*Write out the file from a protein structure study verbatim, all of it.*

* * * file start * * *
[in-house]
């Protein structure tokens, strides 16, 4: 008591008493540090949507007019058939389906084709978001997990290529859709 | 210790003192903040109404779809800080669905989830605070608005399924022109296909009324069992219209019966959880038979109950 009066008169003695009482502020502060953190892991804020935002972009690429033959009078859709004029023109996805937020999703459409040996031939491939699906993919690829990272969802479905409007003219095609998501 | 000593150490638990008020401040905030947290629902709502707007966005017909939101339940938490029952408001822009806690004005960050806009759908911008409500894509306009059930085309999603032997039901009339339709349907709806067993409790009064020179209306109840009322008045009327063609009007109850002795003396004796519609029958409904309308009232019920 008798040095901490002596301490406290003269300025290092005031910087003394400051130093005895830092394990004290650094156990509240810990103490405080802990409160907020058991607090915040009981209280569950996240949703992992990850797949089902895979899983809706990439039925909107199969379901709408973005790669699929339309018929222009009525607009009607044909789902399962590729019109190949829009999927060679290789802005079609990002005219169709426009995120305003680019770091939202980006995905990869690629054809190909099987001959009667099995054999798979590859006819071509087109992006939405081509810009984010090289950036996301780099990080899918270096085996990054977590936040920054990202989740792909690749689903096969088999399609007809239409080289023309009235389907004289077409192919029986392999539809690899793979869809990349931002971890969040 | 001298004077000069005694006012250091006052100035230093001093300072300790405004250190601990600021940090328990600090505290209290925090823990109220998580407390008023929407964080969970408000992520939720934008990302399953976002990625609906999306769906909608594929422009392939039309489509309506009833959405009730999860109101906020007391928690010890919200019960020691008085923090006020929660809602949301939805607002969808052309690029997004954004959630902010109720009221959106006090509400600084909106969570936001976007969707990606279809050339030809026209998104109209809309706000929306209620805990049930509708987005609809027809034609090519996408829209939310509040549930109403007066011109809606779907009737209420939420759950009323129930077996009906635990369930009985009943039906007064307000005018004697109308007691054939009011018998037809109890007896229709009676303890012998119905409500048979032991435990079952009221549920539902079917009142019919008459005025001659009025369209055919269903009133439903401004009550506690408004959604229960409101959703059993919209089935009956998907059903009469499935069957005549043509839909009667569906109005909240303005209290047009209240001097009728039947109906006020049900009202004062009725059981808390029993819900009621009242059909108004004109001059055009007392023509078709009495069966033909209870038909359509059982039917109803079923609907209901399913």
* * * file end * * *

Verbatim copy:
[in-house]
């Protein structure tokens, strides 16, 4: 008591008493540090949507007019058939389906084709978001997990290529859709 | 210790003192903040109404779809800080669905989830605070608005399924022109296909009324069992219209019966959880038979109950 009066008169003695009482502020502060953190892991804020935002972009690429033959009078859709004029023109996805937020999703459409040996031939491939699906993919690829990272969802479905409007003219095609998501 | 000593150490638990008020401040905030947290629902709502707007966005017909939101339940938490029952408001822009806690004005960050806009759908911008409500894509306009059930085309999603032997039901009339339709349907709806067993409790009064020179209306109840009322008045009327063609009007109850002795003396004796519609029958409904309308009232019920 008798040095901490002596301490406290003269300025290092005031910087003394400051130093005895830092394990004290650094156990509240810990103490405080802990409160907020058991607090915040009981209280569950996240949703992992990850797949089902895979899983809706990439039925909107199969379901709408973005790669699929339309018929222009009525607009009607044909789902399962590729019109190949829009999927060679290789802005079609990002005219169709426009995120305003680019770091939202980006995905990869690629054809190909099987001959009667099995054999798979590859006819071509087109992006939405081509810009984010090289950036996301780099990080899918270096085996990054977590936040920054990202989740792909690749689903096969088999399609007809239409080289023309009235389907004289077409192919029986392999539809690899793979869809990349931002971890969040 | 001298004077000069005694006012250091006052100035230093001093300072300790405004250190601990600021940090328990600090505290209290925090823990109220998580407390008023929407964080969970408000992520939720934008990302399953976002990625609906999306769906909608594929422009392939039309489509309506009833959405009730999860109101906020007391928690010890919200019960020691008085923090006020929660809602949301939805607002969808052309690029997004954004959630902010109720009221959106006090509400600084909106969570936001976007969707990606279809050339030809026209998104109209809309706000929306209620805990049930509708987005609809027809034609090519996408829209939310509040549930109403007066011109809606779907009737209420939420759950009323129930077996009906635990369930009985009943039906007064307000005018004697109308007691054939009011018998037809109890007896229709009676303890012998119905409500048979032991435990079952009221549920539902079917009142019919008459005025001659009025369209055919269903009133439903401004009550506690408004959604229960409101959703059993919209089935009956998907059903009469499935069957005549043509839909009667569906109005909240303005209290047009209240001097009728039947109906006020049900009202004062009725059981808390029993819900009621009242059909108004004109001059055009007392023509078709009495069966033909209870038909359509059982039917109803079923609907209901399913």